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Rousseff 'Strictly Followed the Law:' Brazil Senate on 3rd Day

Brazil's Senate continues its much-maligned impeachment trial of Dilma Rousseff in Brasilia, Brazil, August 26, 2016. | Photo: Reuters Brazil's Senate continues its much-maligned impeachment trial of Dilma Rousseff in Brasilia, Brazil, August 26, 2016. | Photo: Reuters
Brasilia, August 27, 2016 - The third day of the impeachment trial against the suspended Brazilian President Dilma Rousseff started early Saturday, a day after the session was suspended following a Senate session that the chamber's president said made the institution look like a "psychiatric hospital."

Testimony from Rousseff's defense began again today, including one from former Planning Minister Nelson Barbosa and Ricardo Ribeiro Lodi, a Law professor at the State University of Rio de Janeiro (UERJ).

The special impeachment commission inside the Senate argued that Rousseff should be ousted because she signed three decrees without approval from Congress, and allegedly manipulated public accounts in 2014 before her reelection.

However, a June Senate report proved the allegations were false, after she had already been forced to step down as president in May in a move that has been widely condemned as a coup.

According to former Finance Minister Nelson Barbosa, Rousseff "strictly followed the law" and the impeachment against her a purely "political decision."

"In my view, there is no basis for criminal responsibility of the President of the Republic, or the issue of decrees, or the issue of payment of liabilities with public banks," he said.

Law professor Lodi also said an impeachment cannot go ahead without crime of responsibility and intent on the part of Rousseff.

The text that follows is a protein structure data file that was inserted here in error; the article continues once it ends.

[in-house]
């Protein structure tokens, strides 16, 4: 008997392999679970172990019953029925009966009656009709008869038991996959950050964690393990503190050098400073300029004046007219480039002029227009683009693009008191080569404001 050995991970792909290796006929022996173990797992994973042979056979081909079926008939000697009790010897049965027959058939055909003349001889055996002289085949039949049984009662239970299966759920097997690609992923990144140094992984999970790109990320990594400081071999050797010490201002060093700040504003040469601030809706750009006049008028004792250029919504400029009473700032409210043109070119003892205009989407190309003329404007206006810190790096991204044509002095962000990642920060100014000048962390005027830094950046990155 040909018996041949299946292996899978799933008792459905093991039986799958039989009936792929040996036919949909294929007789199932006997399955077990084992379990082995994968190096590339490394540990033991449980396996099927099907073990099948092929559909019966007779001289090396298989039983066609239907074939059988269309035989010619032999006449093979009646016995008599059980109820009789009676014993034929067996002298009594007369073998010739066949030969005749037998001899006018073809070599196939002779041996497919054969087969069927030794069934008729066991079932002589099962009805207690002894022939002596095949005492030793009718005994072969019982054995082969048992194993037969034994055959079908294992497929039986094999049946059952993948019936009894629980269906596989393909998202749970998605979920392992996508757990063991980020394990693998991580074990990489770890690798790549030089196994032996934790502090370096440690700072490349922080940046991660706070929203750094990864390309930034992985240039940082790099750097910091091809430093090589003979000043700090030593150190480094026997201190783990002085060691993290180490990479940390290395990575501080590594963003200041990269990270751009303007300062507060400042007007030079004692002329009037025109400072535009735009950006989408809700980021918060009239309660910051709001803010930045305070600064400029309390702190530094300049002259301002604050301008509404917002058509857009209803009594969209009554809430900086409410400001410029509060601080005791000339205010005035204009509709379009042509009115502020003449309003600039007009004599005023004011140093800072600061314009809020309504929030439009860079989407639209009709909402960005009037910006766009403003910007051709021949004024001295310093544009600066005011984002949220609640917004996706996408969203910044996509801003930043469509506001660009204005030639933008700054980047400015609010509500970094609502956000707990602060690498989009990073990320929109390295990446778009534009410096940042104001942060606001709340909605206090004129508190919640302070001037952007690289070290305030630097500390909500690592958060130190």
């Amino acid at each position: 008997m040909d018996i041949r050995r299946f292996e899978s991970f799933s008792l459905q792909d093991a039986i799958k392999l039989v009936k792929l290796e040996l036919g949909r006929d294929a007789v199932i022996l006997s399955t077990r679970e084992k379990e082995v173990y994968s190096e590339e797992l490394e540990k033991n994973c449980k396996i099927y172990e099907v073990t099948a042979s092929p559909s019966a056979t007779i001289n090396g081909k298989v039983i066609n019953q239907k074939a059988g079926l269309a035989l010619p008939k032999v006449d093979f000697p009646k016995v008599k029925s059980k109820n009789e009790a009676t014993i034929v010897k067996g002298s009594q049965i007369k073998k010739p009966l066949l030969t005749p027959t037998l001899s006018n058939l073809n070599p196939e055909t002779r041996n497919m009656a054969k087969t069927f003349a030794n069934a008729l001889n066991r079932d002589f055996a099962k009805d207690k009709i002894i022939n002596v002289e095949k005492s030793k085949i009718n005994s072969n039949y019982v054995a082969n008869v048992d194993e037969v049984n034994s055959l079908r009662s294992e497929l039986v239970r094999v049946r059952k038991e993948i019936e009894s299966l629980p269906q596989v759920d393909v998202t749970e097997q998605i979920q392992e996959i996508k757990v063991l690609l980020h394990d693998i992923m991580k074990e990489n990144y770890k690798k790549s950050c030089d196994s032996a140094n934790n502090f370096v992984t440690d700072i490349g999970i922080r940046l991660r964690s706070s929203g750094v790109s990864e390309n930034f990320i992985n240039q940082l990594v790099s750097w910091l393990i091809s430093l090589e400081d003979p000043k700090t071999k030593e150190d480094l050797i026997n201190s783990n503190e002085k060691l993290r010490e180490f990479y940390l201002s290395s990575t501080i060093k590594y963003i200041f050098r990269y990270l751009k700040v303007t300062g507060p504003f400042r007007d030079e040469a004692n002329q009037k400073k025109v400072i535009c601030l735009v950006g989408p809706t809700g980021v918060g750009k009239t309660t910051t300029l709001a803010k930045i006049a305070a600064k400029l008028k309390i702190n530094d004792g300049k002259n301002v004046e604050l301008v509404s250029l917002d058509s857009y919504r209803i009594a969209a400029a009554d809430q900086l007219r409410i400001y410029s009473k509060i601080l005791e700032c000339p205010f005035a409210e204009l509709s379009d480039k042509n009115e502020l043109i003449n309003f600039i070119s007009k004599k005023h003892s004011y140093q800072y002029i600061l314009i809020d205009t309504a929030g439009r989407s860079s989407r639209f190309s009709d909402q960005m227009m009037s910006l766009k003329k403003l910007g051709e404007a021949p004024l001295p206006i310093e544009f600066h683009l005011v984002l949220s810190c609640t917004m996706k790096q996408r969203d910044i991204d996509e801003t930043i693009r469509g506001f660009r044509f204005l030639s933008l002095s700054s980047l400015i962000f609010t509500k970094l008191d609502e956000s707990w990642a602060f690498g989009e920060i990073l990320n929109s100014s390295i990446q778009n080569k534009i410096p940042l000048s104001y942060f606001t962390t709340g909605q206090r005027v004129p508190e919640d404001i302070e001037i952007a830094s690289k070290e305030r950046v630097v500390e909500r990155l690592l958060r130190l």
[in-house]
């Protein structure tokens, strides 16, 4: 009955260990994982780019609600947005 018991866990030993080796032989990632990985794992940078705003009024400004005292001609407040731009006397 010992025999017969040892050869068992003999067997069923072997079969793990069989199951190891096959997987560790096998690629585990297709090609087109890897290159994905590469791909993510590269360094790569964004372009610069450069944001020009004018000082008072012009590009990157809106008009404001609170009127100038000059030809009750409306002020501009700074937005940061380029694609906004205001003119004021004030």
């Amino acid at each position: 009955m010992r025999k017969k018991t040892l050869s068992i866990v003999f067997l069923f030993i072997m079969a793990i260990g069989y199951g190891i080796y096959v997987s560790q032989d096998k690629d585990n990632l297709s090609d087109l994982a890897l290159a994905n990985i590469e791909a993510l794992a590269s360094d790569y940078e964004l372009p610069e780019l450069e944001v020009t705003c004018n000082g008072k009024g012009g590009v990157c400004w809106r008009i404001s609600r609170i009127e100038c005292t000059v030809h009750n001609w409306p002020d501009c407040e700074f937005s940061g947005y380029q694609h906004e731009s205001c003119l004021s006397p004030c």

Friday's session saw senators accuse each other of corruption and even drug use. The president of the Senate Renan Calheiros added to the melee after saying that "stupidity was endless'' when Rousseff’s defenders questioned the senate's moral authority to judge her. 

Only three of her six allowed witnesses were able to testify Friday before the abrupt suspension. The majority of lawmakers who are in favor of ousting Rousseff abandoned the Senate during the presentations. Those who were still in the Senates refused to question the witnesses.

Luiz Gonzaga Belluzzo, Economist at Sao Paulo's University of Campinas, said there was no evidence in Rousseff's conduct to justify the impeachment.

"Contrary to the arguments presented by the prosecution there wasn’t any credit transaction between the Federal Government and public banks," he said.

Geraldo Prado, Law Professor at the Federal University of Rio de Janeiro, agreed with Gonzaga, saying there is an absence of evidence that supports Rousseff's impeachment.

Finally, Luiz Claudio Costa, former secretary of the Ministry of Education, also spoke in favor of Rousseff, pointing out that the use of supplementary degrees was a practise officially adopted by the state in 2008.

Rousseff and her supporters have denied the allegations by conservative senators and her defense has repeatedly said it will be extremely difficult for the political opposition to uncover evidence of criminal wrongdoing. 

The highlight of the impeachment process will be the testimony Rousseff is set to give on Monday. She will be accompanied by former President Luiz Inacio Lula da Silva and a delegation of former ministers, as well as ten of thousands of supporters who have called for mass mobilizations across the country. 

Rousseff’s speech will follow the senators vote and if impeached, she will be replaced by the interim President Michel Temer, who led the Parliamentary coup and will continue to govern until 2018.

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